In July, prior to the release of the second autopsy report, Chris tweeted:
“Black kills black, it’s gang, black kills white, it’s rarely seen in the news, white kills black, it’s a hate crime and the whole world hears.”
Also in question is the timeline of Kendrick’s disappearance and death. Surveillance cameras show Kendrick entering the gym at 1:09 p.m. on the day he went missing, however, he was in his third period class during that time, which ends at 1:23 p.m.
Detectives have determined the time on the surveillance system is not accurate. They also suspect the videos — some of which appear blurred — have been tampered with. Kendrick did not attend his fourth period class and, according to detectives, there is no accounting for the whereabouts of Chris and Clark Martin at that time.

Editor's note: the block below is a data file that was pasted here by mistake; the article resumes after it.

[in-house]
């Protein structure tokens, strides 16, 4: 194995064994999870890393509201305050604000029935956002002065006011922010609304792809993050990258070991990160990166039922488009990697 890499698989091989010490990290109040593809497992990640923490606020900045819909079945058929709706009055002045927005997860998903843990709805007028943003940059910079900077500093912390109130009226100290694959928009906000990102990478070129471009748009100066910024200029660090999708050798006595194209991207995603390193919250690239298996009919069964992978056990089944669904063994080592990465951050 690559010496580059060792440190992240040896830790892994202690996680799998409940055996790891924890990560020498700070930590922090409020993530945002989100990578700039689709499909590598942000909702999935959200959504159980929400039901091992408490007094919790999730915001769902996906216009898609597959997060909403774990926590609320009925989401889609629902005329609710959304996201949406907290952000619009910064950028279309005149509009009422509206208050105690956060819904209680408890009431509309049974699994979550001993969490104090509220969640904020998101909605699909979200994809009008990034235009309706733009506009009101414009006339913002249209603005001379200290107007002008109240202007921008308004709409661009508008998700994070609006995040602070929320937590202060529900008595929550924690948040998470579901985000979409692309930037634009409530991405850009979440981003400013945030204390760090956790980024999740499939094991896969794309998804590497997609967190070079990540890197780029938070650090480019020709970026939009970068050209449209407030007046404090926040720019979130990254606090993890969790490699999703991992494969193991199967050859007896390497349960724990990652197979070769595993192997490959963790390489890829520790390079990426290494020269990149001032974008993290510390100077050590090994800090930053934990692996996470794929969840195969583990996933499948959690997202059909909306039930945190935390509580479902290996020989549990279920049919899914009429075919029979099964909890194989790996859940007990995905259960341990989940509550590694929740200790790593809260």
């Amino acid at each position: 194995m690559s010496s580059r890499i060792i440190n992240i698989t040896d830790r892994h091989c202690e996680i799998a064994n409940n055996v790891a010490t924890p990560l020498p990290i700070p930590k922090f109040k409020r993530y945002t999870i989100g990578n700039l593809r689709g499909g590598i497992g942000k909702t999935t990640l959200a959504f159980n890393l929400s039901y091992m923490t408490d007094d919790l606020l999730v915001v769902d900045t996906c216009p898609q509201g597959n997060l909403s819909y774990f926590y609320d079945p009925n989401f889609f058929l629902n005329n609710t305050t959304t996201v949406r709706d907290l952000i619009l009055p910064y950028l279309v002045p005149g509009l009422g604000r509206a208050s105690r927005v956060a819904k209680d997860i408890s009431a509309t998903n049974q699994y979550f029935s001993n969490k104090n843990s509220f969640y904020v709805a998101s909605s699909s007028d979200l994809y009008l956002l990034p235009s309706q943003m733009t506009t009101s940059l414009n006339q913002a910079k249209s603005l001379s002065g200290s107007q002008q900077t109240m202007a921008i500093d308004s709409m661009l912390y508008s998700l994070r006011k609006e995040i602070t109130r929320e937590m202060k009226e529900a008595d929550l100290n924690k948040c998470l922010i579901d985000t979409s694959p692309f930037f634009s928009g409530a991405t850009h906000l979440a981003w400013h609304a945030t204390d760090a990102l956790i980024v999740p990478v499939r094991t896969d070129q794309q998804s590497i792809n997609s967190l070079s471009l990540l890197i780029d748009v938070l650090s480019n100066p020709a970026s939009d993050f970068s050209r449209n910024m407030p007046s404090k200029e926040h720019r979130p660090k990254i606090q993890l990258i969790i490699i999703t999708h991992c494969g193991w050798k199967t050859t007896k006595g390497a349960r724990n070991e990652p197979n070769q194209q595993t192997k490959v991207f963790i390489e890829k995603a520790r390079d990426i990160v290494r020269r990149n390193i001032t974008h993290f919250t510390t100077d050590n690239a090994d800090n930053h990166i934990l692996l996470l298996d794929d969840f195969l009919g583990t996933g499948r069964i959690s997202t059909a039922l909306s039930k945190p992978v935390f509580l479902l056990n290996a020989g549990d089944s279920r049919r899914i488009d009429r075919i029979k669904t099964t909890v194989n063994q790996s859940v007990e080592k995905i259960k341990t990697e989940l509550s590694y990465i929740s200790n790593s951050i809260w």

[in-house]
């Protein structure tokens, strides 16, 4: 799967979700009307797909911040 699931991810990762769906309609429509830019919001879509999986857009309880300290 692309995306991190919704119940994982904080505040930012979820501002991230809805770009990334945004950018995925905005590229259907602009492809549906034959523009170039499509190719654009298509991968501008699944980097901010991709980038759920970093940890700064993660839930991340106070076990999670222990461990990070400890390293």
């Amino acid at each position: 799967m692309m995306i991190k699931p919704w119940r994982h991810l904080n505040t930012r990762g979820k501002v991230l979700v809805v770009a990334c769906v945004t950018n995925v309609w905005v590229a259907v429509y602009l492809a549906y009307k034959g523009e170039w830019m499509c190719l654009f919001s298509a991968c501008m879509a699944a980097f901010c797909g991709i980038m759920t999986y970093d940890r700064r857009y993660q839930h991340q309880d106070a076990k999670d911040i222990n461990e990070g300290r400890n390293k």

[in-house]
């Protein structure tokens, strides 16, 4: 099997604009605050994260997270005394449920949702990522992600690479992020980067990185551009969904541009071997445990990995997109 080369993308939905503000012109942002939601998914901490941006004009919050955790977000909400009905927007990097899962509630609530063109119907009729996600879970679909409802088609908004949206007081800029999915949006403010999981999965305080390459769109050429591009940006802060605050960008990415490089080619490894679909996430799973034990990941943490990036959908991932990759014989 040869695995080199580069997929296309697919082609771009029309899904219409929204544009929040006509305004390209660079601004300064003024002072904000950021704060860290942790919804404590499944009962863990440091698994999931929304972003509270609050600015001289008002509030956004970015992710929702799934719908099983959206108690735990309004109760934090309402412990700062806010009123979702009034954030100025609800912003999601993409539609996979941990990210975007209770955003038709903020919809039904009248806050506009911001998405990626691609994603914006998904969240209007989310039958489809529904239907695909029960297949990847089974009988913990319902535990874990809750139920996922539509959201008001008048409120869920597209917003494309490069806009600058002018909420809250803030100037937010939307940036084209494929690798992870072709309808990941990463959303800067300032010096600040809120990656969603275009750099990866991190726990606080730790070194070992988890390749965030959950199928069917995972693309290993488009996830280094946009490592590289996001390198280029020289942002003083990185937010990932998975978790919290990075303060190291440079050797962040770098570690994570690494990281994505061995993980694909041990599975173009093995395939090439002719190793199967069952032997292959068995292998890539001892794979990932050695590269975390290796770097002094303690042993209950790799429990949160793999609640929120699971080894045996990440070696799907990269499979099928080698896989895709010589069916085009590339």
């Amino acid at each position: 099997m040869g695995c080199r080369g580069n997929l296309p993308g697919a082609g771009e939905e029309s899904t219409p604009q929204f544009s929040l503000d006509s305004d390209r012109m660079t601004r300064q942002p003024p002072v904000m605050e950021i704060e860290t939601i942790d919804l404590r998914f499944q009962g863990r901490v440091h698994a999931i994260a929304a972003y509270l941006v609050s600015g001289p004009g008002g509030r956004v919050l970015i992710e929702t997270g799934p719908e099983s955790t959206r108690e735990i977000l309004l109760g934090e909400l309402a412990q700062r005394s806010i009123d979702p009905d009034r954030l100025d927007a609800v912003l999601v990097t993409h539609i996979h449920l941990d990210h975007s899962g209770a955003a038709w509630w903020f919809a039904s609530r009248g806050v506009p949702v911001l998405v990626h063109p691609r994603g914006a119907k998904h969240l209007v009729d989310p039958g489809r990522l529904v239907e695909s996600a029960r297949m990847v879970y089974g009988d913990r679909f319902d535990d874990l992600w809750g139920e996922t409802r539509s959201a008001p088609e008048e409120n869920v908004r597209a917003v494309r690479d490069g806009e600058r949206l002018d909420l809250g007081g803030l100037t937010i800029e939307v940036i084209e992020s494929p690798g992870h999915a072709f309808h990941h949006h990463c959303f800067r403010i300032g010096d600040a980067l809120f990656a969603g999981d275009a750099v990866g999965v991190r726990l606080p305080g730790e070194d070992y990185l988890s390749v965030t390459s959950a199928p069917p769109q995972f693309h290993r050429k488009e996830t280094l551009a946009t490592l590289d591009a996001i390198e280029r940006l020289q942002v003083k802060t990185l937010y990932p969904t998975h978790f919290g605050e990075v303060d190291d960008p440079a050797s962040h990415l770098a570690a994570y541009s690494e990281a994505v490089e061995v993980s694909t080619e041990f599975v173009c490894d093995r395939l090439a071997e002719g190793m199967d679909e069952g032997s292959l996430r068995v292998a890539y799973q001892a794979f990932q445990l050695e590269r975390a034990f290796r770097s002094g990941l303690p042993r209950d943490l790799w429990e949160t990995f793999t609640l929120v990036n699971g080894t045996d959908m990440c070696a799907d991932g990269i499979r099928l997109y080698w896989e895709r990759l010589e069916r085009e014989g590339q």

The Johnsons plan to continue their travels to garner support in obtaining justice for their son. They’ve quit their jobs — Mr. Johnson is a truck driver and Mrs. Johnson a school bus driver of 13 years for Lowndes County, the district her son once attended — and spend their days on the corner in front of the county courthouse with signs demanding “Justice for K.J.”
“Justice is another way of saying, ‘Do what’s right,’” King told the Michigan Citizen. “What’s the right thing to do? … (A) crime has been committed and under our justice system persons who have been responsible must answer in court for those violations.”
In October of last year, U.S. Attorney Michael Moore in Macon announced his office would perform a formal review of the case. King says Moore chose his words carefully. “Notice he said a ‘formal review’ not investigation.” Moore’s office has indicated he will not be making comments until the review is complete.
Over 200 people at the NAN meeting raised $4,500 for the Johnson’s campaign for justice.